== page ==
In my previous post (Enjoying Blissful/Pleroma States?) I wrote about blissful states of mind.
I stated that we often cling to Blissful states because ... well, because they are blissful.
But clinging is an attachment. Attachment, just like aversion, needs to be removed in order to achieve the unpolarized consciousness.
Here I'd like to offer you a variation of my End of Words method, which you can use to clear Blissful states.
End of Words for Clearing Blissful States
Feel the Blissful state and answer the following questions:
1) What's good in or about this state?
2) What's bad in or about this state?
(take a little more time for this question, as your first reaction will most likely be "Nothing")
3) What else needs to be expressed about this state?
- Go through the questions as many times as necessary to clear this state.
(You'll know the exercise is complete when there's nothing else to say about this state)
- Write all the answers down if you're self-processing.
Yunus is a cleaner in a Baghdad house.
Every day he sweeps the same yard and hums the same song--it makes the time go faster.
Yunus has a lot of children he has to provide for.
He always dreams of the day when he'll be free to go to desert and meditate.
Many years pass.
All his children are married. He's free at last.
So off to the desert he goes.
He walks and walks under the scorching sun. But nowhere can he find water or shade.
Suddenly, there's a cloud of dust on the horizon.
As it comes closer, Yunus can see
FOUR RIDERS in it.
They're approaching quickly.
The yard sweeper, remembering stories about desert robbers, is scared out of his mind.
The men reach him.
Yunus, paralyzed with fear, watches them dismount.
But instead of drawing their sabers, they ask him if he cares to rest and eat.
Dumbfounded, he nods for yes, and the riders start mumbling something.
A familiar feeling washes over Yunus as he listens, but before he can remember...
A HUGE TREE GROWS OUT OF THE SAND.
In its shade, a table full of delicious dishes and a pitcher of ice-cold water.
Yunus, half-starved, eats and drinks to his heart's content.
Once satisfied, he asks the strangers:
"How long did it take you to master this magic?"
"The truth? Less than a day. A friend taught us that magical song. But he'd heard it from Yunus from Baghdad, a great sage disguised as a yard sweeper."
Upon hearing this, Yunus bows in all four directions and returns to Baghdad to sweep his yard.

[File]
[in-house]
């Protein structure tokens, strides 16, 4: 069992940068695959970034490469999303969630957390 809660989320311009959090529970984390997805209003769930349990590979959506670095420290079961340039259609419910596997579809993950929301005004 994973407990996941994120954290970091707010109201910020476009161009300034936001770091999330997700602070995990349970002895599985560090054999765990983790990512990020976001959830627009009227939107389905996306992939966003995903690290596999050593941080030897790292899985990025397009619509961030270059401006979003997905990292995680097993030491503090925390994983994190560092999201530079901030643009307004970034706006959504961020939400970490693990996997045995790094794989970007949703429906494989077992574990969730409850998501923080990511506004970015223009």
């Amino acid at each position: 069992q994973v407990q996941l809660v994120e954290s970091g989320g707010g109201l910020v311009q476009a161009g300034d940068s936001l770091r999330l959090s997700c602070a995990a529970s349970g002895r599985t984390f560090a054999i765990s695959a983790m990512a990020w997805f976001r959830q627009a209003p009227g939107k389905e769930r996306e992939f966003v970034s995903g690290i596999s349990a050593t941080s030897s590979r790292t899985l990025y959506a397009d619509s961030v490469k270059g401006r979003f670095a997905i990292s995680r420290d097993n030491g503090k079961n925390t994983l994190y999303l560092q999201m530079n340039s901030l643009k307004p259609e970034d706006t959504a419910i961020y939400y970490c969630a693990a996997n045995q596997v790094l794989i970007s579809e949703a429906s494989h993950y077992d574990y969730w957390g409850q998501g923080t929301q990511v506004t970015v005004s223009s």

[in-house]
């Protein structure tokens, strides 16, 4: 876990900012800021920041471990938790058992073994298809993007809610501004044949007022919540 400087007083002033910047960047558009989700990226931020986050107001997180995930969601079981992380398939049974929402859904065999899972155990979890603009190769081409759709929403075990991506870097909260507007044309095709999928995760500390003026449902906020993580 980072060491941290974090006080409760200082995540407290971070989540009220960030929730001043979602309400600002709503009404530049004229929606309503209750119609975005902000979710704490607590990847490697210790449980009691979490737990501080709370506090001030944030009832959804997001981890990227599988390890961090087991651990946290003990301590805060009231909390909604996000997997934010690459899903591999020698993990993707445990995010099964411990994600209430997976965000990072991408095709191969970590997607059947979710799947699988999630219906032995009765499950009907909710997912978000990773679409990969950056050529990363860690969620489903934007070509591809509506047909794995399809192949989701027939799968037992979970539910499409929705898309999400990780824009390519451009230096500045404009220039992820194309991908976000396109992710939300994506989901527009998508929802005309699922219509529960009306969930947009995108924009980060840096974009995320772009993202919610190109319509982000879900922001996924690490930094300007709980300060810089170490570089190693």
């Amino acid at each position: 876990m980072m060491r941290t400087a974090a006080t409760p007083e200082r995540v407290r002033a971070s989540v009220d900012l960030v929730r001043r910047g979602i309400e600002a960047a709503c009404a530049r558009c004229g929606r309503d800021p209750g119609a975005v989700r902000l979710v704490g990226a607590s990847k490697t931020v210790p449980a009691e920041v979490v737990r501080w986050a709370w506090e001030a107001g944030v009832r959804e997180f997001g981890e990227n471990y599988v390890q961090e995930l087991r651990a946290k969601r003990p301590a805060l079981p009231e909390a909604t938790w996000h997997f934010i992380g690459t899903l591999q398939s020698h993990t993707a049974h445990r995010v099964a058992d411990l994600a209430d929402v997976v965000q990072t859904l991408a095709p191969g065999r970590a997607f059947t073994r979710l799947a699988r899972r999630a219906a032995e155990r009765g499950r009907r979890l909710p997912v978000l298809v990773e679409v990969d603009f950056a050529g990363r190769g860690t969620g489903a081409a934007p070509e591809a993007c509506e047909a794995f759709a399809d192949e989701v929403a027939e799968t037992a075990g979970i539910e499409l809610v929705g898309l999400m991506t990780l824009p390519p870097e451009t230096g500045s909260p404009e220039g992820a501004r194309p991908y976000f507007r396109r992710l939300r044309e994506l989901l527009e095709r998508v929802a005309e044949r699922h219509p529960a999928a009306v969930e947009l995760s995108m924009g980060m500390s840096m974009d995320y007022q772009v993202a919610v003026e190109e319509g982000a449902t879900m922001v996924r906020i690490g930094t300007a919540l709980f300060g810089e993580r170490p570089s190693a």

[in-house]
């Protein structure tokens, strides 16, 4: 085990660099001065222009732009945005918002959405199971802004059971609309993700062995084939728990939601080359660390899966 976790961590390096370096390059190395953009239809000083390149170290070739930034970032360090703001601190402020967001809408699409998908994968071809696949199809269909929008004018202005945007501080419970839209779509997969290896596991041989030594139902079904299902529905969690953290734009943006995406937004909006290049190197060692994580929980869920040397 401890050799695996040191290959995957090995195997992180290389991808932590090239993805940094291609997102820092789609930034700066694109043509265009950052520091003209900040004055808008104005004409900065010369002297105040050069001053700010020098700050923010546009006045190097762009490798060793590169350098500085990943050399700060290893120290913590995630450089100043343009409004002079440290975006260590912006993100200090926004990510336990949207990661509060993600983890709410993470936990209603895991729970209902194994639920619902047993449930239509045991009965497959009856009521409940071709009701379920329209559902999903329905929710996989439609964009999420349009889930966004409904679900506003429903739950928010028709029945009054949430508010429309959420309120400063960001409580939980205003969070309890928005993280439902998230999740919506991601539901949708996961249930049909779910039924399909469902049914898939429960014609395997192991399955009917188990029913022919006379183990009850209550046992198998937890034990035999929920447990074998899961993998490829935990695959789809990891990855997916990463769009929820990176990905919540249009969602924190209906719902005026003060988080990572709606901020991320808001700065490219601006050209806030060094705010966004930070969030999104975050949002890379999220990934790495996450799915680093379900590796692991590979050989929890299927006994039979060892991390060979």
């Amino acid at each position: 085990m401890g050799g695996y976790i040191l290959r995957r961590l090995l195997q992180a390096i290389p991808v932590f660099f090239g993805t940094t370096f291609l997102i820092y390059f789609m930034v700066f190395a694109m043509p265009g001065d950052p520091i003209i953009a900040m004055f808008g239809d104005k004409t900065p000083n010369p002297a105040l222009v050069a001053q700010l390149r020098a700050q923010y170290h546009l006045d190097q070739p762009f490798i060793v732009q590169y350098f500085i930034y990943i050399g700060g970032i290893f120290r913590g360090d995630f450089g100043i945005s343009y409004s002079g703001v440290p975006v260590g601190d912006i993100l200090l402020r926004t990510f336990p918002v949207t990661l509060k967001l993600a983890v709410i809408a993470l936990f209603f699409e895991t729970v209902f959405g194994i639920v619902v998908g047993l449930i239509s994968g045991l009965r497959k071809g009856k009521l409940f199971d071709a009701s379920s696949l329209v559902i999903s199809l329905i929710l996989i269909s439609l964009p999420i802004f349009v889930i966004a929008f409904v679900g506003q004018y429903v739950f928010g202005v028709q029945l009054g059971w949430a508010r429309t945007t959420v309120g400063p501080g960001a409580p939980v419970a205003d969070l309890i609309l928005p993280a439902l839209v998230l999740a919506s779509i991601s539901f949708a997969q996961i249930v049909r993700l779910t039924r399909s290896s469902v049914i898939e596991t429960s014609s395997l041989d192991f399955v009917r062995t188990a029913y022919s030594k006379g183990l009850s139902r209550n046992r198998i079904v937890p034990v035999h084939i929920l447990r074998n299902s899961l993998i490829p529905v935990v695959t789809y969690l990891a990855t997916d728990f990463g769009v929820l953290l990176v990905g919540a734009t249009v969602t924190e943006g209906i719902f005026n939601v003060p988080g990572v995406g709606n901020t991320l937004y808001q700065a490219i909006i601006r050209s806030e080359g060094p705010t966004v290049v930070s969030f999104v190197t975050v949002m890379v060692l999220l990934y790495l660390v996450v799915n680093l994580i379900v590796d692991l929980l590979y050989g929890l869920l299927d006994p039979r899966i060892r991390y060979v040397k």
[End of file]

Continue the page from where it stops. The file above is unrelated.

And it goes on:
~ * ~ * ~ * ~
In the first part of this post I wrote about how we idealize and romanticize, crave and envy... even when it comes to personal growth.
I and Others are opposites, and Others always seem to be on a higher rung of the spiritual ladder.
But I believe there's a better way to look at this:
Instead of comparing yourself to others, compare your present self to your previous self.
How much have you grown? How have you improved?
Because spiritual evolution is not about becoming someone else. It's about fulfilling your own potential.
The work that you do on yourself is much more important than you think.
It's leading you to your best Self.
Your yard is precious. So go on sweeping it, and humming your song.
Return to Baghdad.
(I've translated the sufi story Yunus and his Broom from Croatian, changing it slightly -- found it in V. Krmpotic's book "Košulja sretnog čovjeka" (Happy Man's Shirt))
We compare ourselves to others all the time.
We look around and see that they are doing better, are more successful, have what we don't.
We compare the level of our spiritual growth to that of others, too.
It looks like they have less or no problems, like they never go through crises, like they're initialized into some mystical secrets that are still unattainable to us ...
Like we're missing out on some spiritual luxury that others enjoy.
What we're not aware of, however, is that others are looking around, too. And some of them most likely envy you for the same reasons you envy them.
You don't really know where others are and what they're going through.
What is important is that they NEED to go through it. And you need to go through your own experiences.
Just as no two people have the same face, so no two people have the same Path.
You've chosen your Path yourself. Your True being has chosen it for you, even if you're not aware of it. And It knew exactly what It was doing.
Your path is the best path of all ...
Bloom where you're planted.
~ * ~ * ~
(Next week, in Spiritual Envy II, read an old Sufi story)